I had intended by now to beginning addressing the three issues I said I would in the first blog (historical, biblical, and theological difficulties with IAO and attempts to make it a necessary part of gospel orthodoxy). However, before tackling these I want to point out a couple of worries I have with where IAO seems to lead.
IAO seems to detract from the cross.
Now let me be clear. I am not saying at all that those who champion IAO intend to detract from the cross. Protagonists of IAO of whom I am aware are jealous for the cross and what it achieves. Yet I notice that often when commenting on justification and gospel righteousness by far their greatest emphasis is on the life of Christ rather than the death of Christ. Gresham Machen is an example of this. Machen was a real warrior of the gospel who challenged the liberalism of his day heroically and in ways that have yet to be answered. For Machen, the gospel was paramount and the cross was central. Yet, as he lay dying (a day before his death), the American Presbyterian theologian, sent a final telegram to his friend John Murray, a fellow theologian, containing the words, ‘I’m so thankful for the active obedience of Christ. No hope without it.‘
Now I am not aware of other circumstances surrounding the telegram. Perhaps at that point Machen was still heavily involved in debate over IAO. Indeed, he may have mentioned the cross too in his telegram, I don’t know. But it seems to me strange that when dying Machen’s hope focussed on the life of Christ (active obedience refers specifically to Christ’s life) rather than his death. To my mind, to focus with gratitude at the point of death on Christ’s righteous life rather than his sin-bearing death is to put the emphasis in the wrong place. That so many quote these words of Machen with evident approval suggests that many others do the same. This I think is far removed from the emphasis of Scripture which lays hope overwhelmingly in the death and resurrection of Christ (as I hope to show in a later blog).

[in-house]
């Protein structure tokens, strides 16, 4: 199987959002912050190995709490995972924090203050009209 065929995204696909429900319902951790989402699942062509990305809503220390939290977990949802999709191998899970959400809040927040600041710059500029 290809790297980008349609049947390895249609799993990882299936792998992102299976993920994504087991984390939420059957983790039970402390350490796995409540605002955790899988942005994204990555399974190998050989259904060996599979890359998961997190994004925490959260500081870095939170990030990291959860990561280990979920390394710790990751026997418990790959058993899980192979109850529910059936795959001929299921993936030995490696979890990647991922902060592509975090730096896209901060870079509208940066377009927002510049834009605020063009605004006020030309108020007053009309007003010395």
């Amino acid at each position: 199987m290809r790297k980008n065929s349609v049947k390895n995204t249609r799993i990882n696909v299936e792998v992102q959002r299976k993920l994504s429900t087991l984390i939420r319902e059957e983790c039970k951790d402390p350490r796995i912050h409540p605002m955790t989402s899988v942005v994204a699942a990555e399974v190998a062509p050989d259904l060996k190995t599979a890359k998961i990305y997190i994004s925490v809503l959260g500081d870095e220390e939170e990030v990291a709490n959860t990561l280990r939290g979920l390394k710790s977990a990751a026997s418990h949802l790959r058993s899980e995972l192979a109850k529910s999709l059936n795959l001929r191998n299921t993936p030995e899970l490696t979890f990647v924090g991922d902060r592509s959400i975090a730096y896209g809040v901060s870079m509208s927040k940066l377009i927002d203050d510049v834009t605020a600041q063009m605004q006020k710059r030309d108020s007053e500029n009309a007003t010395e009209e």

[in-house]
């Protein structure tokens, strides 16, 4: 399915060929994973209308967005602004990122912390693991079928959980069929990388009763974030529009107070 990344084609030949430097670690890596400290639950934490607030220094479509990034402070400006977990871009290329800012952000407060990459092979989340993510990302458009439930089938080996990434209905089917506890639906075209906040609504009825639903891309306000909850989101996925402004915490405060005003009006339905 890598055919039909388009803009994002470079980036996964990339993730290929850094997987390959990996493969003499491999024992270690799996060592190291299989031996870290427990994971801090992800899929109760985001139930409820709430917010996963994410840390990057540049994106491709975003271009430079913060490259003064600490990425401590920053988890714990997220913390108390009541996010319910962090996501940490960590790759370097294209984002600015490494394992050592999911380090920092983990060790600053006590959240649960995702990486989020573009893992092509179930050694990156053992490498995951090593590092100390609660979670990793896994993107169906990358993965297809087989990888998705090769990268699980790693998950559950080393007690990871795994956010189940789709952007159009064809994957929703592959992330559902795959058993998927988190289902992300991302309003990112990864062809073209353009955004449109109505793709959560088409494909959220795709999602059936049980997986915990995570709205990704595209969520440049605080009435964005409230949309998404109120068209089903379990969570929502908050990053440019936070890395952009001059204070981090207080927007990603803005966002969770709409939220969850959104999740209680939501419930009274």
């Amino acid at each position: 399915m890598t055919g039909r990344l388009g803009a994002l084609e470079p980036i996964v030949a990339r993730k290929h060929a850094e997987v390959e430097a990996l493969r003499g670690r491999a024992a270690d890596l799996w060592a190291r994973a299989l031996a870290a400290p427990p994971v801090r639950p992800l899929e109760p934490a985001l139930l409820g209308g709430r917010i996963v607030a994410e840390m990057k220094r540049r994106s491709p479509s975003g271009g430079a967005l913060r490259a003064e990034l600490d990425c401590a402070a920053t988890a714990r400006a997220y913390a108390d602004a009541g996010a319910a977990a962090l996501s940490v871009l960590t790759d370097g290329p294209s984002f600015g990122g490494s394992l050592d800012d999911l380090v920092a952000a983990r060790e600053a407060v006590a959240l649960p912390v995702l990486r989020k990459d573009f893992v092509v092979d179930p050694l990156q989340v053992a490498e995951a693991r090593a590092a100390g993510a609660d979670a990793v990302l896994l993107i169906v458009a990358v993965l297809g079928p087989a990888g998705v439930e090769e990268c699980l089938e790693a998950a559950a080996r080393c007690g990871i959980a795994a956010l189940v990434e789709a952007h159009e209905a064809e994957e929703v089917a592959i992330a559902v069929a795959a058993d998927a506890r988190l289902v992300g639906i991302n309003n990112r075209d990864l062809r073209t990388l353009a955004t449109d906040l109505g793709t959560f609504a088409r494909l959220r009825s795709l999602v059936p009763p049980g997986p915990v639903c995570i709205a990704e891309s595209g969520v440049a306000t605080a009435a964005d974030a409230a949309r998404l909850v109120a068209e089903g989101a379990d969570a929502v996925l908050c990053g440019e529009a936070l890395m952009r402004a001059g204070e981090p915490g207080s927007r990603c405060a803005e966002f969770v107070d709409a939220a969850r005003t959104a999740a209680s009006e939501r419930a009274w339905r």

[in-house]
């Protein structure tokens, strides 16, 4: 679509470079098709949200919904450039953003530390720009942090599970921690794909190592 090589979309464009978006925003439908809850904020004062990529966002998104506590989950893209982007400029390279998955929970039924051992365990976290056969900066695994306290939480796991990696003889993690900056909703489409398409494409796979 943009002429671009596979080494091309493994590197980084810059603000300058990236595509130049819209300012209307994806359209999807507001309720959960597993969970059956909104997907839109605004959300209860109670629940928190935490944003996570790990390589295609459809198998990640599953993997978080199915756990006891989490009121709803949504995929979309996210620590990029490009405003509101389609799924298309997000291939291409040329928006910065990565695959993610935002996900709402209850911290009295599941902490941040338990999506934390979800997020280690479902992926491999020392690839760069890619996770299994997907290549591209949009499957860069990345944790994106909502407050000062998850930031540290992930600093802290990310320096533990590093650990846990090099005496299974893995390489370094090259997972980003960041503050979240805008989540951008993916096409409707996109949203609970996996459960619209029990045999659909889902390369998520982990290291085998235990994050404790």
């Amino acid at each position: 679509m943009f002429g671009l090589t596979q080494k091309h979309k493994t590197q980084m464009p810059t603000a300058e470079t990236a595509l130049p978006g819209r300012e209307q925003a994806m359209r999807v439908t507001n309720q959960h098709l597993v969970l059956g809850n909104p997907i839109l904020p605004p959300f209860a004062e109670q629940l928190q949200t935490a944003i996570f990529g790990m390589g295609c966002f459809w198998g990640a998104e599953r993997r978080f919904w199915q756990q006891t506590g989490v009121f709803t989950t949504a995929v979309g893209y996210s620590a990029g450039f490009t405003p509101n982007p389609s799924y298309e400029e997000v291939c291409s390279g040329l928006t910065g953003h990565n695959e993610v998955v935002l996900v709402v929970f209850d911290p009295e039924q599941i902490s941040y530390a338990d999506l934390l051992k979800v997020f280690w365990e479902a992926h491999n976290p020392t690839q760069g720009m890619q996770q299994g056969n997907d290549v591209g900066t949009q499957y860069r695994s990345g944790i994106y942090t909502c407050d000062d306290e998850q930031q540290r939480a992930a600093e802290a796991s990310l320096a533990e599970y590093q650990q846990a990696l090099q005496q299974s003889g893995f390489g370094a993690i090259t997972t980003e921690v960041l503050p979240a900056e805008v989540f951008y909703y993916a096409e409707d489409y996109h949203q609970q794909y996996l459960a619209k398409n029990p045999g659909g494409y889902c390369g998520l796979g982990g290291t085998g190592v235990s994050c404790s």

A theological construct that results in godly believers placing their central eternal hope anywhere other than the death of Christ is for me deeply worrying.
IAO seems to promote expanding Christ’s substitutionary sin-bearing death into a substitutionary sin-bearing life.
One way to make acceptable such an emphasis on the life of Christ as opposed to his sin-bearing redemptive death is to say that his life too is sin-bearing and redemptive. Indeed, if his righteous life is vicarious then logically must it not be sin-bearing? This is exactly what many teach.
The Heidelberg Catechism of 1563 asserts,
‘…during his whole life on earth, but especially at the end, Christ sustained, in body and soul, the wrath of God against the sin of the whole human race’.
This is echoed by Gresham Machen in “The Active Obedience of Christ,” in “God Transcendent” (Edinburgh: Banner of Truth, 1982), 191.] where he writes,
Every event of his life was a part of his payment of the penalty of sin, and every event of his life was a part of that glorious keeping of the law of God by which he earned for his people the reward of eternal life.
Horatious Bonar wrote,
It was as the Substitute that He was the outcast from the
first moment of His birth. His vicarious life began in the manger. For
what can this poverty mean, this rejection by man, this outcast
condition, but that His sin-bearing had begun? [Horatius Bonar, The Everlasting Righteousness, (London: J. Nisbet & Co., 1879), pp. 26, 27, 29, 32].
A. A. Hodge in his work on the atonement wrote,
The Scriptures teach us plainly that Christ’s obedience was as truly vicarious as was his suffering, and that he reconciled us to the Father by the one as well as by the other [Archibald Alexander Hodge, The Atonement, (Grand Rapids, MI: Eerdmans Publishing, 1953), pp. 248, 249].
John Piper too, in ‘Counted Righteous in Christ‘ speaks of the crucifixion as ‘the climax of his atoning sufferings’.